BY Daniel Palmer in Reviews | 11 NOV 99
Featured in
Issue 49

Contemporary Aboriginal and Torres Strait Islander Photography

BY Daniel Palmer in Reviews | 11 NOV 99

Acutely aware that photography is, for most of white Australia's history, intimately tied up with the loss of land and even children, contemporary indigenous Australians have reclaimed the camera for their own purposes. 'Re-take', a touring show from the collection of the National Gallery of Australia, curated by Kelly Gellatly, actively invites a political reading of these recent practices. The educational nature of the show - awash with text, an audio-tour and a virtual version ( - inevitably means it could have arrived with a pre-packaged response. But while it is cut through with political narratives, this re-casting of contemporary and historical stereotypes packs a pleasurable punch.

Chronologically arranged from 1968 - only one year after indigenous Australians gained citizenship - the images track historical, conceptual and photographic developments in a kind of history lesson from the paradigms of social documentary to post-Modernism and beyond. Australia's first Aboriginal press photographer Mervyn Bishop's photograph from 1975 of former Prime Minister Gough Whitlam pouring red dirt in the hands of the frail traditional landowner Vincent Lingiari is one of a handful of continually reproduced icons which the show consolidates as a classic. Its symbolic condensation of a landmark hand-over ceremony maintains an affecting potential, sharpened by nostalgia (Lingiari led a strike and met near starvation against a group of British mining companies) and embodies the show's conceptual focus: we learn that it was a staged image of a ritual which had previously occurred inside a darkened shed, re-performed for Bishop against the blue sky, reproduced in newspapers of the day and history books since, and now re-presented as art.

Images from Australia's 1988 Bicentennial (including those from the watershed After Two Hundred Years documentary project), are highly politicised. Ricky Maynard's devastating images of housing conditions, or Kevin Gilbert's March for Justice Banner, January 1988 (1988) ('White Australia: Not a Nation but a Community of Thieves') reiterate photography's power for circulating otherwise invisible histories and protests.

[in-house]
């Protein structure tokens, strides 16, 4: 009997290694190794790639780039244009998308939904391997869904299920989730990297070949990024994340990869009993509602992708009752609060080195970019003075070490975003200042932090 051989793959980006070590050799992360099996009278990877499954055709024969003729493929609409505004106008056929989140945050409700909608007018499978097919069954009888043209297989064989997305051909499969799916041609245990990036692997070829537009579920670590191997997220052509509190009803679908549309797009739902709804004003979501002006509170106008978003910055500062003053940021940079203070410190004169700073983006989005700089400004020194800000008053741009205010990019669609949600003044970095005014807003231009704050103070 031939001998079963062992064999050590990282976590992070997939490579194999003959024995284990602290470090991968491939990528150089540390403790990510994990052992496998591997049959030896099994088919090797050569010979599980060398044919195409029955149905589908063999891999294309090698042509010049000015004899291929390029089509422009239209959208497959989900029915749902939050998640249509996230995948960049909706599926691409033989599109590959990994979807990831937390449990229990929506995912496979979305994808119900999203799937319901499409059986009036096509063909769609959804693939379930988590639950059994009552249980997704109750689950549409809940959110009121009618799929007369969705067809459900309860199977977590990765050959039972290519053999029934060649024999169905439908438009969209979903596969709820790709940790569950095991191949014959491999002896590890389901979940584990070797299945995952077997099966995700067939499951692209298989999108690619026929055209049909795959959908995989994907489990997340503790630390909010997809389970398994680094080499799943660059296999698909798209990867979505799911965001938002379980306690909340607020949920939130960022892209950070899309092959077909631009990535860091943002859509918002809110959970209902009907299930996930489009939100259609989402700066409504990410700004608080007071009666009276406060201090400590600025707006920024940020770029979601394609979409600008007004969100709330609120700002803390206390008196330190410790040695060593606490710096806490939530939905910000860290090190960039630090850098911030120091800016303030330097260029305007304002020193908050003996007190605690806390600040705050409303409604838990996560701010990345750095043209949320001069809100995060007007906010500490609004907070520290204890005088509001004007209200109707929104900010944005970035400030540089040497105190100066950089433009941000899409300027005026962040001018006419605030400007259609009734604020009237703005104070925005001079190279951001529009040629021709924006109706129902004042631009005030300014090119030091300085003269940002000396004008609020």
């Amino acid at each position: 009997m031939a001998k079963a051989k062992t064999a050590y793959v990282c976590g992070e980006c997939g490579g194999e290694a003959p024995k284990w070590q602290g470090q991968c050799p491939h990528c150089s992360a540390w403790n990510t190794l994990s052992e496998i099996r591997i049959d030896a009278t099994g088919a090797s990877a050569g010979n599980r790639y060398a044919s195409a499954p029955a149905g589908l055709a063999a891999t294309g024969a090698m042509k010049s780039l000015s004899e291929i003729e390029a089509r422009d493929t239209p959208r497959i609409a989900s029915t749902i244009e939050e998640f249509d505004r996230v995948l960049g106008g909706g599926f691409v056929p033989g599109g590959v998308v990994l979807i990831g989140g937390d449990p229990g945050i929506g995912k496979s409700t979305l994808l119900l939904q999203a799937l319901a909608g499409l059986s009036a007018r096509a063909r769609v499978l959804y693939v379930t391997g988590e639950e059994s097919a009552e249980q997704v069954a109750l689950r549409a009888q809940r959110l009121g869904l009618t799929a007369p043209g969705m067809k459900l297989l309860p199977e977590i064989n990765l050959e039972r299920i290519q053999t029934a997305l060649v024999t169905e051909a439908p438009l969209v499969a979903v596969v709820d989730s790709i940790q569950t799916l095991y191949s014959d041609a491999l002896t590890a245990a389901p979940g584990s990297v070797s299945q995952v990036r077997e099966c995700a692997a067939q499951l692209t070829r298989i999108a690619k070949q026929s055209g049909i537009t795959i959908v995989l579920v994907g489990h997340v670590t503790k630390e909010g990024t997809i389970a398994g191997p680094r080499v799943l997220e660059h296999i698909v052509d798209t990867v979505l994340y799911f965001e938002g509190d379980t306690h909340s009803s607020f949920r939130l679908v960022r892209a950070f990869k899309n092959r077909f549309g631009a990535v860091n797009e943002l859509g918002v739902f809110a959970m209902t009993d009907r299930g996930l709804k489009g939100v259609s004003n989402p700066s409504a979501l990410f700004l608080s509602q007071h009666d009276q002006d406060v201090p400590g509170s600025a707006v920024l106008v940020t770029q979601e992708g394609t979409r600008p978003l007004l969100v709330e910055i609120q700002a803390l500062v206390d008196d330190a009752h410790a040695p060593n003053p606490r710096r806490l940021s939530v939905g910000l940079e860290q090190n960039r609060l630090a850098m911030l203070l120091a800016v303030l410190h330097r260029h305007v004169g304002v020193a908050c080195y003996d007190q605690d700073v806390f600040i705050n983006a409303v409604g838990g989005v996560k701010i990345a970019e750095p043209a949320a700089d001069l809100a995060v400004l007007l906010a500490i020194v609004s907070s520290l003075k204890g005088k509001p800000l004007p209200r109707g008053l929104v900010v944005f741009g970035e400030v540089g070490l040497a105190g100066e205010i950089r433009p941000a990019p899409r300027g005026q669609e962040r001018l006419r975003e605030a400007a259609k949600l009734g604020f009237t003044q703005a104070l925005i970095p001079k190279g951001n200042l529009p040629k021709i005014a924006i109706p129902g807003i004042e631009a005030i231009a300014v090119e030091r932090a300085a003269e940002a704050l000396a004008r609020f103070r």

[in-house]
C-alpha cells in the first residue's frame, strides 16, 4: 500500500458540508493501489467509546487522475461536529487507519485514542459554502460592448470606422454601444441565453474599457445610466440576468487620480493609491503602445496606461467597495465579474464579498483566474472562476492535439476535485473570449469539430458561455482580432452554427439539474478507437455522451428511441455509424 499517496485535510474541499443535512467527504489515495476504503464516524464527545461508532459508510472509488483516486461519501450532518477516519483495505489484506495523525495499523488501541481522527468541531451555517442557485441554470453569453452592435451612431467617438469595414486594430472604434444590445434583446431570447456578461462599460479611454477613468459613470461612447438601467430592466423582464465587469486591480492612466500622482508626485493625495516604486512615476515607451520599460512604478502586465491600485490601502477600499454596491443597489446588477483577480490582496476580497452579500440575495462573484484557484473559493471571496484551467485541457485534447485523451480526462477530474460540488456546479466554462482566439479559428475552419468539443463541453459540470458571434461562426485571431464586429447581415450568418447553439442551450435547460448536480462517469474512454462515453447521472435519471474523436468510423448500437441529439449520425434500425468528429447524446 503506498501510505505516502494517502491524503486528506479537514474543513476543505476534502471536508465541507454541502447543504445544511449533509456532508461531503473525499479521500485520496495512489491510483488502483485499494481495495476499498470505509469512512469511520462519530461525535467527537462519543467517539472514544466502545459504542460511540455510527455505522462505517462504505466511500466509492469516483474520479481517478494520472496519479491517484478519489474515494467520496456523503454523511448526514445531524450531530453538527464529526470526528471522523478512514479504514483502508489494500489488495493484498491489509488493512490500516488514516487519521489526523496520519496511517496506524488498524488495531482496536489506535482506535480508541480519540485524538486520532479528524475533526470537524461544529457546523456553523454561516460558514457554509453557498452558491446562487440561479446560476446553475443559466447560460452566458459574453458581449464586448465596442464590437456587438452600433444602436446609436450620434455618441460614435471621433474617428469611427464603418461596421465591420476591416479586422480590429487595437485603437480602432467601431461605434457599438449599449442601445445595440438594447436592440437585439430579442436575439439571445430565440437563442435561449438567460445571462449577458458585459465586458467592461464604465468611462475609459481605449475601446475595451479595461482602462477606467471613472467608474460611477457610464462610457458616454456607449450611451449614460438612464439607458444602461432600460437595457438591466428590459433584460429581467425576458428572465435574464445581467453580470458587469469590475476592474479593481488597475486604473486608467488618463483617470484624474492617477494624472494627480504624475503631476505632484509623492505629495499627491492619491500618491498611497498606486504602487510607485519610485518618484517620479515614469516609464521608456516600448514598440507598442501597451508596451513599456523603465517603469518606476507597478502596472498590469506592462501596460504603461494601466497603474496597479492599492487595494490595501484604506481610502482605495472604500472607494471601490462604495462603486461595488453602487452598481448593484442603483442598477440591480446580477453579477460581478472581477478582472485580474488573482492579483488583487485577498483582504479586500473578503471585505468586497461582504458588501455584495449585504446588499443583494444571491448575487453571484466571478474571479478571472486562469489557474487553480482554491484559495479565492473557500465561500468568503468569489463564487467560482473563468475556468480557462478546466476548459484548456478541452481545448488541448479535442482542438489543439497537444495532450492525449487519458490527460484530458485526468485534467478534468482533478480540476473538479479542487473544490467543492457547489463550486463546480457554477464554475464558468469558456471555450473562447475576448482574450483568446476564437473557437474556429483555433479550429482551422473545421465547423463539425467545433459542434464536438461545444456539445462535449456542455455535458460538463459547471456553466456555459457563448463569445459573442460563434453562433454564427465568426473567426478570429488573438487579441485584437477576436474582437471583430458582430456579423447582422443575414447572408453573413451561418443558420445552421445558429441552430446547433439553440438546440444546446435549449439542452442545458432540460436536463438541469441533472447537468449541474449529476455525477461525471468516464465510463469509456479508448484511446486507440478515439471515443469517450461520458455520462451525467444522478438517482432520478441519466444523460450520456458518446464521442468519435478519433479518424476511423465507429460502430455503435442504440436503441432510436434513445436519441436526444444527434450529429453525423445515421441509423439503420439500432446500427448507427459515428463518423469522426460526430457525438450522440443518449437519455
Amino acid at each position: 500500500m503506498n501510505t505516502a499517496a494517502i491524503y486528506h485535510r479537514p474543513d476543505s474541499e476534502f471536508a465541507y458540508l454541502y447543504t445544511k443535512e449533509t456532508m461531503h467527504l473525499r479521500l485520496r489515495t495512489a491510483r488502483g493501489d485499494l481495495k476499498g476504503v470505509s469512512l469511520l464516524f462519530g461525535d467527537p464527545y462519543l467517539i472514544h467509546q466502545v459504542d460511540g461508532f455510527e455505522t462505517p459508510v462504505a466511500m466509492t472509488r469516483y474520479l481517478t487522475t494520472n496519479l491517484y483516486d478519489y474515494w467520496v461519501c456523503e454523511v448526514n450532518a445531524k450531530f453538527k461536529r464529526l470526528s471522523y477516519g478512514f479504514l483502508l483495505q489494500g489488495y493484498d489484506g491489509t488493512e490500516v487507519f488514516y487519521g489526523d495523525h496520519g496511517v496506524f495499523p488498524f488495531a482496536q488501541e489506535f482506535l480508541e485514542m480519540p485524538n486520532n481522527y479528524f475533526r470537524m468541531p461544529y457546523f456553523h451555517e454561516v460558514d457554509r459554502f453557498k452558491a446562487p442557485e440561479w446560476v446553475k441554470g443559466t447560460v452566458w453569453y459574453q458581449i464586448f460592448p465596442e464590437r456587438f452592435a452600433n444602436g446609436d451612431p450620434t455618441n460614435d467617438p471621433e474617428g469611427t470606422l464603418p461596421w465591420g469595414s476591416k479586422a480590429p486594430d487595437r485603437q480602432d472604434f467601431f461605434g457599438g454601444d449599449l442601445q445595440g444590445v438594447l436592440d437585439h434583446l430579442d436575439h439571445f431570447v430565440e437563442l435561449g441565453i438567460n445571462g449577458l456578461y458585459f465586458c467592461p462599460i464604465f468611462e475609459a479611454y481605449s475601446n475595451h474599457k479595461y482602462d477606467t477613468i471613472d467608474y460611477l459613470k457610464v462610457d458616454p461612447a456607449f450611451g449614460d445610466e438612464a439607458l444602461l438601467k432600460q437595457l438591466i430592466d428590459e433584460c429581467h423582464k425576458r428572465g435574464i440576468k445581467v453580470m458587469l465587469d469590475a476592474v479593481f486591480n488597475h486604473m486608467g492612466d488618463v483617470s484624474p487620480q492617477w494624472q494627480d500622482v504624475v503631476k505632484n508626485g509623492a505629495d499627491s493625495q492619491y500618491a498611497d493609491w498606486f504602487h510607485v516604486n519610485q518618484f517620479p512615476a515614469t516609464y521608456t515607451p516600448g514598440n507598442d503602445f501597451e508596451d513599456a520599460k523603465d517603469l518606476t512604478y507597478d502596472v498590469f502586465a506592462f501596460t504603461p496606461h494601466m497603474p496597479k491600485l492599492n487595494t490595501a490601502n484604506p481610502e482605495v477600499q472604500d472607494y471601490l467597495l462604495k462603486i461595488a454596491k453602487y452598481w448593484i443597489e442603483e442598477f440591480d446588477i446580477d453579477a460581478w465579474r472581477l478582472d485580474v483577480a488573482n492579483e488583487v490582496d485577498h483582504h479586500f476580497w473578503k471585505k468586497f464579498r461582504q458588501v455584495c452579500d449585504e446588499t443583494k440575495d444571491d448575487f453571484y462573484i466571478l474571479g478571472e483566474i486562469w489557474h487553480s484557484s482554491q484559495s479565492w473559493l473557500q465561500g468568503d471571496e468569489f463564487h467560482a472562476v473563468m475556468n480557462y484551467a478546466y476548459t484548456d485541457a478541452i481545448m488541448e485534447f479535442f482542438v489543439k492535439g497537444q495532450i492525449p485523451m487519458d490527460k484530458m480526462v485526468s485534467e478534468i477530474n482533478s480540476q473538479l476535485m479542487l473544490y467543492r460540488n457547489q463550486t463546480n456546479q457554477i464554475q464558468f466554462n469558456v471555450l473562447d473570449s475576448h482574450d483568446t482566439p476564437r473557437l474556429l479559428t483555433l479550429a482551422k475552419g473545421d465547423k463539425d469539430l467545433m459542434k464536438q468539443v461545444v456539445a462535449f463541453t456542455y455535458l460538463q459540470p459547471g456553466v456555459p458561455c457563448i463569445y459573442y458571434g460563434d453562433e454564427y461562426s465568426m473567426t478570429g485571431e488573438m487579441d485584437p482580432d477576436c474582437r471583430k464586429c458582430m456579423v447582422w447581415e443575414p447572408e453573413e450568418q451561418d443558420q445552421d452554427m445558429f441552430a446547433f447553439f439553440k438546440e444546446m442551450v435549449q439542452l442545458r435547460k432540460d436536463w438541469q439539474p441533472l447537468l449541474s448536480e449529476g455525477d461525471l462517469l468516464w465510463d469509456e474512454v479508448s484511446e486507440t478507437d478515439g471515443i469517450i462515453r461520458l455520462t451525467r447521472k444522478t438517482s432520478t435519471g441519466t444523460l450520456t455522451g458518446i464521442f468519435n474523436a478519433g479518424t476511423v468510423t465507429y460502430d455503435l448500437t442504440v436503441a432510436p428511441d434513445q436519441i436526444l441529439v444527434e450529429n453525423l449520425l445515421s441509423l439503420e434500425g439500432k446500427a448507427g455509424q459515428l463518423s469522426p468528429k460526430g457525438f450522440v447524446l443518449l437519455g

By the late 80s, the currents of post-Modernism produced a so-called 'second wave' of indigenous photography and lead to more personal explorations of contemporary Aboriginality. The influence of art school is apparent in Michael Riley's self-conscious portraits and Christian iconography. Leah King-Smith's popular series 'Patterns of Connection' (1992) overlays 19th century colonial photographs with contemporary painted images of the Australian bush. Here, the return of repressed ancestral ghosts act to respiritualise the landscape. With somewhat less transcendent ambitions, Destiny Deacon, sensitive to the infantilisation of the 'exotic', manipulates the kitsch codes of mass media with an incisive, wry humour.

In the 90s the rise of digital photography has been combined with certain performative elements. Rea's Look Who's Calling the Kettle Black (1992) presents bold multi-hued computer-generated domestic appliances with a series of dictionary definitions, which she incorporates with colonial imagery - a linking of domesticity with slavery that plugs into both post- colonial and feminist thinking. Brook Andrews' enactment of the theoretical other I Split Your Gaze (1998), is influenced by pop culture and advertising. Meanwhile Ricky Maynard's social documentary series of correctional facilities confronts the issue of over-representation of Aborigines in prison and black deaths in custody. Like Brenda Croft's gritty images of the Sydney suburb of Redfern, Maynard's work relies on the grains of truth offered by the indexical analogue as a way of empowering and generating alternatives to dominant visual records and memories.

Tracey Moffatt, Australia's most celebrated indigenous photo-artist - and who has dealt with the 19th century master/slave dialectic - is the show's obvious omission. But Moffatt has always distanced herself from the label 'Aboriginal Artist'. In Is there an Aboriginal Photography? (1989) Bishop holds a tiny toy camera to his eye to question the essential link between his work and his skin colour - a clever gesture which utilises both documentary and deconstructive self-representational strategies to indicate a desire for a diverse indigenous presence.

The story 'Re-take' constructs might seem too neat. But complex stories about the reasons for the explosion of indigenous photographic art - political, aesthetic, art institutional and theoretical - are present in the mixing of genres. Of the many issues confronting indigenous Australians today - land claims, sovereignty, stolen children, housing conditions, health, imprisonment, etc. - the intersections of race, gender and sexuality are articulated most forcefully via the constant photographic stain of the black body.